Some of the US’s highest profile governors have made a list they’d probably rather stay off of — the country’s worst.
A report from political watchdog Citizens for Responsibility and Ethics in Washington (CREW) lists what it calls the 11 “worst governors” in America, and among them are California Governor Arnold Schwarzenegger, New York Governor David Paterson and Texas Governor Rick Perry.
Of the 11 governors, all but two are Republicans. Paterson and New Mexico Governor Bill Richardson were the two Democrats named.
“We considered whether governors had violated ethics, campaign finance and personal financial disclosure rules as well as whether they had complied with state transparency laws,” CREW stated.
Among the others named is South Carolina Gov. Mark Sanford, who became a household name last year when he disappeared for a week and returned to announce he had been having an affair with an Argentinian woman.
CREW accuses Sanford of “abus[ing] his office for his personal benefit and the benefit of his friends, violat[ing] campaign finance laws by failing to report in-kind contributions and improperly converting campaign funds for personal use, subordinat[ing] his responsibilities to his pursuit of an extramarital affair,” and “endanger[ing] his stateÃ¢â‚¬â„¢s economy by threatening to refuse stimulus funds.”
Also on the list is Louisiana Governor Bobby Jindal, who last year was tipped as a potential future leader of the GOP, but whose star sank after his lackluster televised response to President Obama’s address to a joint session of Congress.
Jindal, says CREW, “prevented the public release of government records and has fought legislation to make government more transparent, weakened the authority of the state ethics board, refused to accept federal stimulus funds to expand unemployment insurance and to fund other important programs, rewarded campaign donors with government jobs and contracts,” and “has been fined for ethics violations.”
Rounding off the list — which is not ranked but ordered alphabetically — are Gov. Haley Barbour of Mississippi, Gov. Donald Carcieri of Rhode Island, Gov. Jim Gibbons of Nevada, Gov. Sonny Perdue of Georgia, and Gov. Mike Rounds of South Dakota.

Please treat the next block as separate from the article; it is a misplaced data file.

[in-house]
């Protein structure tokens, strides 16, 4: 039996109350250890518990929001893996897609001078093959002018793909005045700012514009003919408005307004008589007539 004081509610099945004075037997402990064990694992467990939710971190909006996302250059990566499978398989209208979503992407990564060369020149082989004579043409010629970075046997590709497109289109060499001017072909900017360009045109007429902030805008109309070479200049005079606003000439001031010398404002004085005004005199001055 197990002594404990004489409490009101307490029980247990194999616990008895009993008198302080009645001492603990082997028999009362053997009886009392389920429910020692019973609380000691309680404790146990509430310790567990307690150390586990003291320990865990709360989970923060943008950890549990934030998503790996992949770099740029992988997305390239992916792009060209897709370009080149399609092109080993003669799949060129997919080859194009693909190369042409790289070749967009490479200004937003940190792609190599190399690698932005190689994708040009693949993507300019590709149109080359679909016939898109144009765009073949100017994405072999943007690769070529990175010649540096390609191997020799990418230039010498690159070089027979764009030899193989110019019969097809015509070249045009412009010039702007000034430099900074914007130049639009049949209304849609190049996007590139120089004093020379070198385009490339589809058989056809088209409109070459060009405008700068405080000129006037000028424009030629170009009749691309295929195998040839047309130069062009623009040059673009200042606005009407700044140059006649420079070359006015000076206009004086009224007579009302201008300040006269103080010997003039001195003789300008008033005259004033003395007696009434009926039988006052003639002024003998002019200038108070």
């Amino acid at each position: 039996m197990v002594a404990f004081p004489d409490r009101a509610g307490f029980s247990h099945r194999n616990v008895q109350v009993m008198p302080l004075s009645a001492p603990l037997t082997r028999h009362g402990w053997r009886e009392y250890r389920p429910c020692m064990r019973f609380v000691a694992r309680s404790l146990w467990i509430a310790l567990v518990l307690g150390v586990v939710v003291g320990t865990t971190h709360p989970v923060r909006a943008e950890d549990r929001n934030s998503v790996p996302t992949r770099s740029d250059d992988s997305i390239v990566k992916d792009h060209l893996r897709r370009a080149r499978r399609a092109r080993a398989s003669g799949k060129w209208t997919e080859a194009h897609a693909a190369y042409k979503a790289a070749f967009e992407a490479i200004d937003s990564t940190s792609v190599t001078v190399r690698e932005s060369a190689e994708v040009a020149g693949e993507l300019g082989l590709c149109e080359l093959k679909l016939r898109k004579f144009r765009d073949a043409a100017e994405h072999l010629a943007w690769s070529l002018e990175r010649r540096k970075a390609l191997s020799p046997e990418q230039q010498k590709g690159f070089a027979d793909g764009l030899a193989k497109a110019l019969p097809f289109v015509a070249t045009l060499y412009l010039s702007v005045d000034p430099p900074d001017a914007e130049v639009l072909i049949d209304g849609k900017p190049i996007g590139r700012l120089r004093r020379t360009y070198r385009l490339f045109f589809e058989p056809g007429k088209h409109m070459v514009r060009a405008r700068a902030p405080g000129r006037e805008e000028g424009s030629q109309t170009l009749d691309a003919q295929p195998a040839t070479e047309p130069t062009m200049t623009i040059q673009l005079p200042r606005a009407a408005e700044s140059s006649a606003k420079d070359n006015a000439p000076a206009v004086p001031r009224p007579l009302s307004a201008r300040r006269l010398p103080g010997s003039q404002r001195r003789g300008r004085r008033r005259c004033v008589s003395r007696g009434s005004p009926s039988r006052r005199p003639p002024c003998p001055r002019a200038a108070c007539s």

Read the full CREW report here (PDF).
“There has been a great deal of focus on the ethics of Congress over the past few years, but CREW’s report shows that state governments are not immune to ethics problems,” said CREW executive director Melanie Sloan in a statement. “Too often — whether in Washington, D.C. or in South Dakota — our country’s political leaders are more focused on what’s best for the favored few, rather than on improving the lives of Americans.”
Sloan continued, “From Gov. Jindal’s hundreds of campaign-contributing state appointees to Gov. Paterson’s efforts to pressure a domestic violence victim to stay silent,” the report “leaves you wondering if these really are the people best equipped to handle the complicated problems faced across the nation.”
Two of the governors listed are running for re-election this year. Gov. Perry of Texas holds a slim lead over his Democratic rivals, while Nevada’s Jim Gibbons has been described as “deeply unpopular” in the state but recently saw himself leading in the polls, by a slim margin, for November.
CREW also put together a list of statistics (PDF) on the governors. Among the facts cited: Five of the governors “threatened to reject stimulus funds” but “took the stimulus anyway”; seven have been investigated by ethics commissions; and nine were “subject to federal or state investigations.”
CREW notes that, because of differences between states on ethics policies, it’s difficult to compare governors.
“It is nearly impossible to compare governorsÃ¢â‚¬â„¢ adherence to the laws because state rules and laws vary so widely. Each state has its own ethical rules and standards,” the watchdog group said.